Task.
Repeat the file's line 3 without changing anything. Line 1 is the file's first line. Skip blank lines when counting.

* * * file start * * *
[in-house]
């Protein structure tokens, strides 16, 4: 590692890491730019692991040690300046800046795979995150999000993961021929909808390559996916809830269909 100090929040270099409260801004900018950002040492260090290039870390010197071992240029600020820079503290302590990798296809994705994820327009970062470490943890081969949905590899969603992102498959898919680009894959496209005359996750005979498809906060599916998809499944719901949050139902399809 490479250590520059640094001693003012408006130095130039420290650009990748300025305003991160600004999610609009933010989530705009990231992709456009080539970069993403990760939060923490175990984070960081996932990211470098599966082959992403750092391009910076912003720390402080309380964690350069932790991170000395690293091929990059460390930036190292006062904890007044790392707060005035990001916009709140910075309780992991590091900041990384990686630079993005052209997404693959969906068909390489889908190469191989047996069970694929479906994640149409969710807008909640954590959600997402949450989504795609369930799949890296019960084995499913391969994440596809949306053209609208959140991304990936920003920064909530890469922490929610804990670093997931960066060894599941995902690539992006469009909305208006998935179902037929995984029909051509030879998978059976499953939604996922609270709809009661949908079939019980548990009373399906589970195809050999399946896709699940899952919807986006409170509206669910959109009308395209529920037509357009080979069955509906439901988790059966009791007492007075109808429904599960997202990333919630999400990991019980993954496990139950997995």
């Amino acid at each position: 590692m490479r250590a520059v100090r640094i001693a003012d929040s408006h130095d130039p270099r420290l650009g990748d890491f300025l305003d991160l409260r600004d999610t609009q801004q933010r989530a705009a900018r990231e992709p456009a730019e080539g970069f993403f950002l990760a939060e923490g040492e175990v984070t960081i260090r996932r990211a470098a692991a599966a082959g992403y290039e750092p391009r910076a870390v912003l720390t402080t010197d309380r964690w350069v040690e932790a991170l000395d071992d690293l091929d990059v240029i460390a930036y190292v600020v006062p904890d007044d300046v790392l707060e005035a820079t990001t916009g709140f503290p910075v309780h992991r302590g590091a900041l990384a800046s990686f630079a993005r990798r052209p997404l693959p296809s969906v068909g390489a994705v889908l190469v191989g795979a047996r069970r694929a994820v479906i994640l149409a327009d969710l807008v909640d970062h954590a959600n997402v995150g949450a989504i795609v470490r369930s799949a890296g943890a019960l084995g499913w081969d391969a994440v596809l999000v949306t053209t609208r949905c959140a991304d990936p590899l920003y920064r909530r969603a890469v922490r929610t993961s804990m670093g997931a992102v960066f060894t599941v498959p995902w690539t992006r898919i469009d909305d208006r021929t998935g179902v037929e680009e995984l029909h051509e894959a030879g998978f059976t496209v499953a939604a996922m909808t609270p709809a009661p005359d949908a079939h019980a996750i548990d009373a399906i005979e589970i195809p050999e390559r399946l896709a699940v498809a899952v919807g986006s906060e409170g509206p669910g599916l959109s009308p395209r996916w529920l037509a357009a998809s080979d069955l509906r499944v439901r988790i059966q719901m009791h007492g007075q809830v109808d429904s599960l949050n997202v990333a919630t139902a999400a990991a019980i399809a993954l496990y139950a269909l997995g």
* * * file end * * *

């Amino acid at each position: 590692m490479r250590a520059v100090r640094i001693a003012d929040s408006h130095d130039p270099r420290l650009g990748d890491f300025l305003d991160l409260r600004d999610t609009q801004q933010r989530a705009a900018r990231e992709p456009a730019e080539g970069f993403f950002l990760a939060e923490g040492e175990v984070t960081i260090r996932r990211a470098a692991a599966a082959g992403y290039e750092p391009r910076a870390v912003l720390t402080t010197d309380r964690w350069v040690e932790a991170l000395d071992d690293l091929d990059v240029i460390a930036y190292v600020v006062p904890d007044d300046v790392l707060e005035a820079t990001t916009g709140f503290p910075v309780h992991r302590g590091a900041l990384a800046s990686f630079a993005r990798r052209p997404l693959p296809s969906v068909g390489a994705v889908l190469v191989g795979a047996r069970r694929a994820v479906i994640l149409a327009d969710l807008v909640d970062h954590a959600n997402v995150g949450a989504i795609v470490r369930s799949a890296g943890a019960l084995g499913w081969d391969a994440v596809l999000v949306t053209t609208r949905c959140a991304d990936p590899l920003y920064r909530r969603a890469v922490r929610t993961s804990m670093g997931a992102v960066f060894t599941v498959p995902w690539t992006r898919i469009d909305d208006r021929t998935g179902v037929e680009e995984l029909h051509e894959a030879g998978f059976t496209v499953a939604a996922m909808t609270p709809a009661p005359d949908a079939h019980a996750i548990d009373a399906i005979e589970i195809p050999e390559r399946l896709a699940v498809a899952v919807g986006s906060e409170g509206p669910g599916l959109s009308p395209r996916w529920l037509a357009a998809s080979d069955l509906r499944v439901r988790i059966q719901m009791h007492g007075q809830v109808d429904s599960l949050n997202v990333a919630t139902a999400a990991a019980i399809a993954l496990y139950a269909l997995g």